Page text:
There's a case to be made for Sharpe in Canton. Maybe his candidacy will grow over time. 

3. Champ Bailey

Arguably the best cornerback of his era, Bailey's 12 Pro Bowl selections are the most by a defensive back in NFL history. The definition of a lockdown corner, Bailey finished with 52 interceptions (26th-most in NFL history) and 203 passes defensed -- the most in league history (the stat started being tracked in 1999). 

A three-time First Team All-Pro, Bailey is the youngest player to record three interceptions in a game (21 years, 117 days) and holds the distinctive record of the longest non-scoring play in NFL history (100 yards in the 2006 AFC divisional round). Bailey led the league in interceptions once (10 in 2006), defensive scores in 2004 (2) and passes defensed in 2002 (24). 

Bailey is one of the best cornerbacks in league history and was elected to the Hall of Fame in his first year of eligibility (2019). 

2. Clyde Douglas 'Bulldog' Turner 

  • 1940 NFL Draft: Round 1, No. 7 overall (Hardin-Simmons)
  • Team(s): Chicago Bears (1940-1952)
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There weren't too many players that were better than Turner in the 1940s -- and it would be very hard to name any that were. A standout center and linebacker, Turner anchored four Bears championship teams in the 1940s -- the NFL's dynasty of that era. 

Turner could play center, guard, and tackle, making life easy for Hall of Fame quarterback Sid Luckman as the Bears signal caller led the league in passing yards and passing touchdowns three times. Turner was an elite linebacker, leading the league in interceptions with eight in 1942. He earned seven First-Team All-Pro selections and was on the Pro Football Hall of Fame All-Decade team of the 1940s.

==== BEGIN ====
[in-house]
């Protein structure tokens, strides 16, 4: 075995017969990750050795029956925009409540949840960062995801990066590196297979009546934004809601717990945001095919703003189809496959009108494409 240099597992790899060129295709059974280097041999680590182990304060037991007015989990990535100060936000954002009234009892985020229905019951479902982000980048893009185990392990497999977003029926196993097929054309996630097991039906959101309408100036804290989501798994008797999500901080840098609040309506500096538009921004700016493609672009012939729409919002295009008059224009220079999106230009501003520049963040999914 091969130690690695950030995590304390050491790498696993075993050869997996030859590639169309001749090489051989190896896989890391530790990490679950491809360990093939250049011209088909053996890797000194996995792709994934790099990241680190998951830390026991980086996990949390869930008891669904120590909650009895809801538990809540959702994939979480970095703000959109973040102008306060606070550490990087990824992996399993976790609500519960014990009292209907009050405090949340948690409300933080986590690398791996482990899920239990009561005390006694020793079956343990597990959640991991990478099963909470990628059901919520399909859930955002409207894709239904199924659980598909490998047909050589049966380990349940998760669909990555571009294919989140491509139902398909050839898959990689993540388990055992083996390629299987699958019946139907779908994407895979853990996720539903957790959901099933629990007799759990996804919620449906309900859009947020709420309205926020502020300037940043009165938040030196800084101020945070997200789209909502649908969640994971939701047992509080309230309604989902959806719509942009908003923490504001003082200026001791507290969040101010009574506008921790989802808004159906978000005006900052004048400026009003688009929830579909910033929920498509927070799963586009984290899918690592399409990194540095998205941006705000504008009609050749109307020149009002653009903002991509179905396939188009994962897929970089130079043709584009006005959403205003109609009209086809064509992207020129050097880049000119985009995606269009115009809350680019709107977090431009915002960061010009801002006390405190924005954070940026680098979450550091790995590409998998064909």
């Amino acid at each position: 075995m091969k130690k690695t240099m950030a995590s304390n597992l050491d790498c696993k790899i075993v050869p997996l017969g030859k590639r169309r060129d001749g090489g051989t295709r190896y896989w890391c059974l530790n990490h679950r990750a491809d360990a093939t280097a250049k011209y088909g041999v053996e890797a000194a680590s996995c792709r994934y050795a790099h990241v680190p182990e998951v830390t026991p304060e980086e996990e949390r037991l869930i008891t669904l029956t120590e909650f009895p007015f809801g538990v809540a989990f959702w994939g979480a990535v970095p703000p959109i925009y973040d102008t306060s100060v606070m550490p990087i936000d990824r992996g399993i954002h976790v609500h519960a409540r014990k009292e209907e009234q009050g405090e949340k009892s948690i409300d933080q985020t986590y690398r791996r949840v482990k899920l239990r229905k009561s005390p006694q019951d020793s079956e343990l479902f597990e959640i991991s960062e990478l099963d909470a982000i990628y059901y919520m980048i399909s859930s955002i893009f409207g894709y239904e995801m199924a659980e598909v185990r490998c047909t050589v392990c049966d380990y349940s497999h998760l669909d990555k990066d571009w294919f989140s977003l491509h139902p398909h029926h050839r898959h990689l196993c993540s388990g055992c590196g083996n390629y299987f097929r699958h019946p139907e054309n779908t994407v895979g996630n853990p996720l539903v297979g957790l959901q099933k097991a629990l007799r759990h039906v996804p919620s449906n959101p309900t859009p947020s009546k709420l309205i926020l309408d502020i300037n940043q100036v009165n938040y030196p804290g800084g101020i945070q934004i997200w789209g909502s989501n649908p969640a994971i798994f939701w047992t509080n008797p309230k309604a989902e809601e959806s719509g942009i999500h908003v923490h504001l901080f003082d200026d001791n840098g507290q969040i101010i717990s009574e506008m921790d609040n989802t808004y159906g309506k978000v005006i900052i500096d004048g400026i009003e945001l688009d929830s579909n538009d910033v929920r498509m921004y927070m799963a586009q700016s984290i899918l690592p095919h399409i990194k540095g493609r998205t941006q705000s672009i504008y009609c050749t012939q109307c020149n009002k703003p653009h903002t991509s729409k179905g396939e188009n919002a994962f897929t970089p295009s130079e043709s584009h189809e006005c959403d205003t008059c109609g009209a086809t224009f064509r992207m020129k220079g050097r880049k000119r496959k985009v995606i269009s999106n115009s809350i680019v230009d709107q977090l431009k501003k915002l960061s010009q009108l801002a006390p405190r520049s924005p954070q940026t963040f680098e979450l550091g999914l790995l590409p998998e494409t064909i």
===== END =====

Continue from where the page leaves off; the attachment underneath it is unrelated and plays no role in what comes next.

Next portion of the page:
One of the first players to ever be scouted, the Bears' diligence on Turner payed off with championships in 1940, 1941, 1943, and 1946. Turner had four interceptions and seven postseason games and was selected to the Hall of Fame in 1966.  

1. Adrian Peterson 

Peterson hasn't called it a career yet, but he'll wind up as one of the greatest running backs of all time. The best running back in an era where passing games dominated, Peterson has rushed for 14,820 yards and 118 touchdowns in his career. Peterson is fifth in NFL history in career rushing yards and fourth in rushing touchdowns -- 449 yards behind Barry Sanders for fourth and five touchdowns behind Marcus Allen for third. 

Peterson holds the NFL record for rushing yards in a game with 296, one of six 200-yard rushing games in his career (tied with O.J. Simpson for the most in league history). His eight 1,000-yard seasons are tied for sixth-most in NFL history and Peterson's eight seasons of 10+ rushing touchdowns are tied with Emmitt Smith for second-most in league history. 

Peterson is just one of eight players with 2,000 rushing yards in a season, rushing for 2,096 yards in his MVP season (2012). A four-time First Team All-Pro and seven-time Pro Bowl selection, Peterson led the league in rushing three times, rushing yards per game four times, and rushing touchdowns twice. Peterson has the most 50-yard rushing touchdowns in a career (16) and 60-yard rushing touchdowns in a career (13) -- along with the most rushing yards in an eight-game stretch (1,322).

Peterson will be a first-ballot Hall of Famer when he decides to retire. He still plans on playing at age 36.